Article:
This is good advice. If you pull it you can control it quite easily.We (farmers, country people) used to pull ragwort bearhanded because we knew no better, now we dig it or pull while wearing gloves.
A study being conducted in Ireland this year.Hi Cazza
As far as I know Ragwort is poisonus
Now that is interesting. I feel relieved that my bees are avoiding the stuff.A study being conducted in Ireland this year.
As part of a Food for Health Research Initiative (FHRI) funded jointly by two agencies; the Department of Agriculture & Food and the Health Research Board, we are investigating, in collaboration with Ashtown Food Research Centre (Teagasc), whether Pyrrolizidine Alkaloids (PAs), produced by Ragwort species, are entering the food chain.
For some time, scientists have known that the hepatotoxic alkaloids (PAs), known to occur in Tansy Ragwort (Senecio jacobaea L.), are also present in honey produced from the nectar of this species.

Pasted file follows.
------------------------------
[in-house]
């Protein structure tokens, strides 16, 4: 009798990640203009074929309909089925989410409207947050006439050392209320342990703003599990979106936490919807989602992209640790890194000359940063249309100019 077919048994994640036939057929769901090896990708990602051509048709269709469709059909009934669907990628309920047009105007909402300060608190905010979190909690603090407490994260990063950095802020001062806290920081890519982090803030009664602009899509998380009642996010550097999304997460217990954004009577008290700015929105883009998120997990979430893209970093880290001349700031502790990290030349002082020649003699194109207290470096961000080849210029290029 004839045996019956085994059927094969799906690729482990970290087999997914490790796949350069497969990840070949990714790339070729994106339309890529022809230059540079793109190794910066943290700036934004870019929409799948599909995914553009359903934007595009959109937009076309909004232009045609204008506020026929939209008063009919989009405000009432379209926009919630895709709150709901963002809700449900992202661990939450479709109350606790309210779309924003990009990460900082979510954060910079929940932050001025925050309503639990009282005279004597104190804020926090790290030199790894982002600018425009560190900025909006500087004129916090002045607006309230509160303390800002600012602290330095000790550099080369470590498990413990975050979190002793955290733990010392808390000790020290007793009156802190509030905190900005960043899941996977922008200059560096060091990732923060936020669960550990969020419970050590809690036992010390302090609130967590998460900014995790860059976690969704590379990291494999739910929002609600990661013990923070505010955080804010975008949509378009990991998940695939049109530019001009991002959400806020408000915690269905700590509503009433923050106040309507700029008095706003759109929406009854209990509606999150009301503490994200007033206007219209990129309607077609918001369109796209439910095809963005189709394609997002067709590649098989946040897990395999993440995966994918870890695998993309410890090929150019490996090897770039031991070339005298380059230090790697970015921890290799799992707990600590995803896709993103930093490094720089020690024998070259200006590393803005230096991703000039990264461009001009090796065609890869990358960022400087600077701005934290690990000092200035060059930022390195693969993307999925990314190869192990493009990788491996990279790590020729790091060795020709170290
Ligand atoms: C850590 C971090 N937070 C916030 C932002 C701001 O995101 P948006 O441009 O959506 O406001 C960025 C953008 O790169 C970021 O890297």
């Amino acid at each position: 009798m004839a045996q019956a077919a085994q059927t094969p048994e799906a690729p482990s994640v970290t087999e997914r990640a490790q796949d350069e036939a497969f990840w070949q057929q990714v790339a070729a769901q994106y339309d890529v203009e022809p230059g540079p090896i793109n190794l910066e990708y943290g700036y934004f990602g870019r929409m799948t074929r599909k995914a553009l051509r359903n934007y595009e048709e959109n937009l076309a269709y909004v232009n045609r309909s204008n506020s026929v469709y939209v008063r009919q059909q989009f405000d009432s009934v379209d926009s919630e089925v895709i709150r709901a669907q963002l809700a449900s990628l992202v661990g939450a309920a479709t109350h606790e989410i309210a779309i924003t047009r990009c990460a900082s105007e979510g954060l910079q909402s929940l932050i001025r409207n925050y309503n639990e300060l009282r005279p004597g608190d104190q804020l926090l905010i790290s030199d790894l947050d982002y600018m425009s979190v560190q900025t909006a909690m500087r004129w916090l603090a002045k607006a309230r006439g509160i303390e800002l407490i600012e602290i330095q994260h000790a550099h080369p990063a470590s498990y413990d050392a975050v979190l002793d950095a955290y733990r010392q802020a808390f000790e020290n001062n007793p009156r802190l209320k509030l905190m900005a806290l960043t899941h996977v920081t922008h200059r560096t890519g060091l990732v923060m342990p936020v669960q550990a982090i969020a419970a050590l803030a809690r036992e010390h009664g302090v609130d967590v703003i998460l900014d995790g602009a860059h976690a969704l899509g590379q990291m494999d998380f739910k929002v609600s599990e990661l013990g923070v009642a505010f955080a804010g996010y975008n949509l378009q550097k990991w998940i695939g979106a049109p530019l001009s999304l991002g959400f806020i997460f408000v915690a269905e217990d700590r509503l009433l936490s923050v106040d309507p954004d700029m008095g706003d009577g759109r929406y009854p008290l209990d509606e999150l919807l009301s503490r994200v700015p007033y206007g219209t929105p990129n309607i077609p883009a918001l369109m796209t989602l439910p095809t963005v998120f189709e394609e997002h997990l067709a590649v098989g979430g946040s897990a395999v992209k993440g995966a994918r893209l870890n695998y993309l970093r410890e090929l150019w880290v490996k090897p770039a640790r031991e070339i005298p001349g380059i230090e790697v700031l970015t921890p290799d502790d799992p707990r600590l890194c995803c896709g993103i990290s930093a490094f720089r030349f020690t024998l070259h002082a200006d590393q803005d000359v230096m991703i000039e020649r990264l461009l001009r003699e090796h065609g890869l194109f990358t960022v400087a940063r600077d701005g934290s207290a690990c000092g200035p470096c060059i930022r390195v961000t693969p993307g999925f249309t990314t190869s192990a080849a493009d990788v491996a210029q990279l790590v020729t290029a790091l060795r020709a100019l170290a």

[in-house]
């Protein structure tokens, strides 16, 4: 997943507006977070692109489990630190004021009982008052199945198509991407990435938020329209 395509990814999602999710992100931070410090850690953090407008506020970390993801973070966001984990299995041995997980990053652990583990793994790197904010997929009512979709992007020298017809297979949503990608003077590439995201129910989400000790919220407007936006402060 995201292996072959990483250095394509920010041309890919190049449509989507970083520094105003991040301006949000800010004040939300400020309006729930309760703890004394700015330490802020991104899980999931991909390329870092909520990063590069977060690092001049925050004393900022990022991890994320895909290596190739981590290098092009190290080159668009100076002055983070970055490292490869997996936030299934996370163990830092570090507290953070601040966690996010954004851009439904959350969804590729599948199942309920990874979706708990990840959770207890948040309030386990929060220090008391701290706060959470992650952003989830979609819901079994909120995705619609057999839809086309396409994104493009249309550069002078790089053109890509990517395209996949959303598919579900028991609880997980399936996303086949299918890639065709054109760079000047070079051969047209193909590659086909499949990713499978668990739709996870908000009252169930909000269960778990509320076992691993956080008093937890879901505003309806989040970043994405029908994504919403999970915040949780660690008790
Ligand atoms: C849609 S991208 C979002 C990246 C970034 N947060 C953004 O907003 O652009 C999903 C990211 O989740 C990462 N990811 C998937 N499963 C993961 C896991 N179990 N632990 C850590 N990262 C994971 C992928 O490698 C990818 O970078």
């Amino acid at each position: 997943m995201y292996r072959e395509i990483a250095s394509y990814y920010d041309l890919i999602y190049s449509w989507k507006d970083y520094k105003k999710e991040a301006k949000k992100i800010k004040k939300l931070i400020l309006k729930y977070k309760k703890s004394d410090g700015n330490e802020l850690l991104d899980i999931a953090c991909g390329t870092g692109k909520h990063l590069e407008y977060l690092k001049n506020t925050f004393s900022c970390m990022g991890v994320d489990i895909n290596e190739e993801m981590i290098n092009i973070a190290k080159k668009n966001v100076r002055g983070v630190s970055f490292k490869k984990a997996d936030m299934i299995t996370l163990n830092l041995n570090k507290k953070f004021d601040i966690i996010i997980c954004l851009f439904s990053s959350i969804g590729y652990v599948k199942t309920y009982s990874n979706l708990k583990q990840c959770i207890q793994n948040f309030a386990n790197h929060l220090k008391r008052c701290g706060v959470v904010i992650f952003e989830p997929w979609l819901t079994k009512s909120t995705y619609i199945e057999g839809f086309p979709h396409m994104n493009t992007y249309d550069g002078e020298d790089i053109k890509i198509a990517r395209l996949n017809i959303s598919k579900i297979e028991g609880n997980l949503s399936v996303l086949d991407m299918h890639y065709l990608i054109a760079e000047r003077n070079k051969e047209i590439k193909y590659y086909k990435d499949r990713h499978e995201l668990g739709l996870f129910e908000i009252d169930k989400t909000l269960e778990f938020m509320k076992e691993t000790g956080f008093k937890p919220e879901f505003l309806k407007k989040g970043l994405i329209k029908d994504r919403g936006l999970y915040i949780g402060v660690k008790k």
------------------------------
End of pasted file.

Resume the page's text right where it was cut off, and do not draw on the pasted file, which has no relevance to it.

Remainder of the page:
With the ever increasing occurrence of ragwort on Irish waste and pasture lands, this project wishes to determine whether Irish honey is becoming contaminated with trace levels of PAs toxins from nectar collected from Ragwort. If these compounds are detected in indigenous honey, our recommendations will be to eradicate this plant to ensure the sustainability of indigenous honey production.
I hope you take it home with you as if left where accessible to live stock it becomes palatable to them once dried out !I pull the stuff up whenever I am out walking.
The pyrrolizidine alkaloids responsible are found in some 3% of all flowering plants but notably members of the borage family, some daisies, white clover and RBWH. These alkaloids may be more important if drying the herbs for consuming as a medicine or tea?
I didn't think bees were that keen on ragwort but they love borage and clover.